To rack or not to rack… (to secondary)

This is another one of those age old questions, do you want cheese on your burger, do you want a rare or a medium steak, do you rack your beer to secondary?  There are arguments for and against.  So, which I do prefer?

I have been brewing beer for one year, almost exactly.  In that time I have brewed nine batches of beer, with number 10 coming this Sunday.  There is one thing that all of these different beers, from California Common to a Double IPA to an Imperial Oatmeal Stout to a 12% Belgian Strong Ale, aside from using malted barley, yeast, and hops, I have racked every batch into a secondary fermentation.  For the non homebrewers out there, racking is the process of siphoning liquid from one vessel to another.  The idea is that you move the beer off of the spent yeast and other particles that have settled out, to give you a “clearer” brew.

Some believe that unless you are making a high gravity beer, alcohol percent over 8, that you do not need to take this step.  They argue that the additional contact with airborne wild yeast and bacteria, the chance of an infection getting into your beer is greatly increased.  The idea behind racking a high gravity beer is to remove the dead yeast cells and other left overs from the fermentation so as not to leave any off flavors behind in the beer.  Higher alcohol liquids are a very harsh environment, this is the reason alcohol is used to extract essences of herbs… IE vanilla.  Over the past year, there have been several podcasts that have addressed this topic.  Some argue that the flavor is even better in beer that has not been racked to secondary.  To this, I cannot speak, as I have never excluded this step.

One additional situation where racking a beer to secondary is a good idea, is when you “dry hop” a beer.  Dry hoping is a technique that was derived from the long trip the English supplies used to take in the colonial days to get from England to India.  The beer was spoiling before it could be delivered.  So, the brewers started loading up the barrels with hops to help “preserve” the beer for the trip.  Dry hopping creates a rather citrusy, floral character in the beer that the soldiers became quite fond of… and the rest is history.  The idea is that you want to remove your beer from the left overs from fermentation so that they do not interfere with the character derived from the hops.

Personally, I like to transfer into a secondary.  At this time, I only bottle my beer, I do not use kegs.  I know many who keg that do not rack into a secondary, the act of transferring into a keg… actually is a secondary, of sorts, so… it is a bit redundant.  I feel that the concern of contamination is virtually eliminated with good sanitation practices.  So… for me, I will rack and produce a clearer beer.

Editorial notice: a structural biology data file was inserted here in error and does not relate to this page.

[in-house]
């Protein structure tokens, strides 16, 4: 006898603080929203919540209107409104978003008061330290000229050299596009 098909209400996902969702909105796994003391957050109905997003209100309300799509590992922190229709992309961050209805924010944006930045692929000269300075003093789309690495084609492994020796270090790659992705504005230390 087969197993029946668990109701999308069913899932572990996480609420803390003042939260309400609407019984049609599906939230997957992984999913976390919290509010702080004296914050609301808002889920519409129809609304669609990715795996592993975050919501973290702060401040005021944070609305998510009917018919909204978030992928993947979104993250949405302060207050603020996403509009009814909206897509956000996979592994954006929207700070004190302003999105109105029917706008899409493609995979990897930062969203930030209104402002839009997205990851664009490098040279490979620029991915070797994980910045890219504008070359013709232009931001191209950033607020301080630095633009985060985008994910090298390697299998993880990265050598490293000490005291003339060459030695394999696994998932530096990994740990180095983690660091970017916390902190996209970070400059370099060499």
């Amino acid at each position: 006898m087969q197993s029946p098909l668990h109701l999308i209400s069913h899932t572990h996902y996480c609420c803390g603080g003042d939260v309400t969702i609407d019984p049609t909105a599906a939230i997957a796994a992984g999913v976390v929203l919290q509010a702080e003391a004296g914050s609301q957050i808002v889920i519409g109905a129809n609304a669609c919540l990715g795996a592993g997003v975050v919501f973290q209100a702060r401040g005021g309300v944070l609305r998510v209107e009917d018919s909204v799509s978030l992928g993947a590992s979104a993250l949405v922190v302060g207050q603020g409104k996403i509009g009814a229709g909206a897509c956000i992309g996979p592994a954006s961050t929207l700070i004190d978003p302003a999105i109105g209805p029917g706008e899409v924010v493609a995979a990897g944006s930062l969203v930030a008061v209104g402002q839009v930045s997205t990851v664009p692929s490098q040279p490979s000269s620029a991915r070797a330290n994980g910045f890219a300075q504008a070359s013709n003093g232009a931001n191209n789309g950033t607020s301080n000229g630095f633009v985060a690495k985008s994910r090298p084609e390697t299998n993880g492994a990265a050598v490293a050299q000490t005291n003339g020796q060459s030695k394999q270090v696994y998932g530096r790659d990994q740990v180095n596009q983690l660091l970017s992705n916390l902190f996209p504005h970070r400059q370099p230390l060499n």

Why I brew beer and make wine

The big push to get me started on making wine and eventually beer was listening to Jack Spirko on The Survival Podcast.  Jack covered in a couple of separate episodes the basics on brewing beer, and some of his personal recipes.  He had also talking about making honey wine or mead.  My good friend’s father had some old beer making equipment he had not used in years, and said that I could have it as long as I used it… and boy have I put it to good use.

I started off making mead.  Dissolve some honey in water, add some yeast, and let it go until it stops bubbling.  Piece of cake… really… that’s all there is to it.  I thought it turned out pretty good… it was a bit rough on the flavors, but I was so excited about the drink I had just created, it didn’t last but a month.  As it turns out, like red wine, mead doesn’t really come into it’s own until about two years, upwards of 5-10 years.  I now plan to make some about every 6 months, so that I have enough in rotation to be at it’s drinking best.  This is now made possible by the fact that I brew beer too.

I started brewing the beer (which was really my intention from the start) just under a year ago.  I bought an ingredient kit from a local shop and followed the instructions on the half page of paper that came with the kit.  I had already purchased a book about brewing over a year prior, How to Brew by John Palmer.  I hadn’t scanned the book much before I had started, so as I cleaned up from making the first batch, I grabbed the book and started reading.  The first thing Palmer suggests you do when you buy a kit is to throw away the instructions… DOH!  Artists don’t just start with all of the techniques required to do their best work, they work at their trade and hone their skills.  Making beer is the same way, you can’t just learn everything you need to now from half a page of paper.

Like many hobbies I have picked up over the past couple of years; gardening, cycling, the shooting sports, I tend to get pretty heavy into the extensive knowledge of others who know the subject.  With brewing, I have now ready several books.  I listen to several podcasts that special in brewing.  I have started growing my own hops.  So, not only do I get the satisfaction of enjoying something that was created from my brain and by the labor of my hands, I also get to enjoy many of the “micro-brew” styles of beer that would cost you $5.00-$10.00 each at a bar… for a little more then a quarter apiece.

As I had mentioned yesterday, part of the whole process is a bit of a mediation for me.  I work on and envision what will be created in my mind before I create it.  I focus myself.  I try to envision the tastes.  I clear my mind and stop worrying about things I don’t have any control over.  And then… I get to drink the product of my labor… how cool is that?

If you have never made something and shared it with someone, I would recommend it.  The look on someone’s face when you hand them a beer and tell them that it is homebrew… priceless.  That is a bit of happiness.

So, why do I brew?  Hmmm… ahhhh…. that taste right there.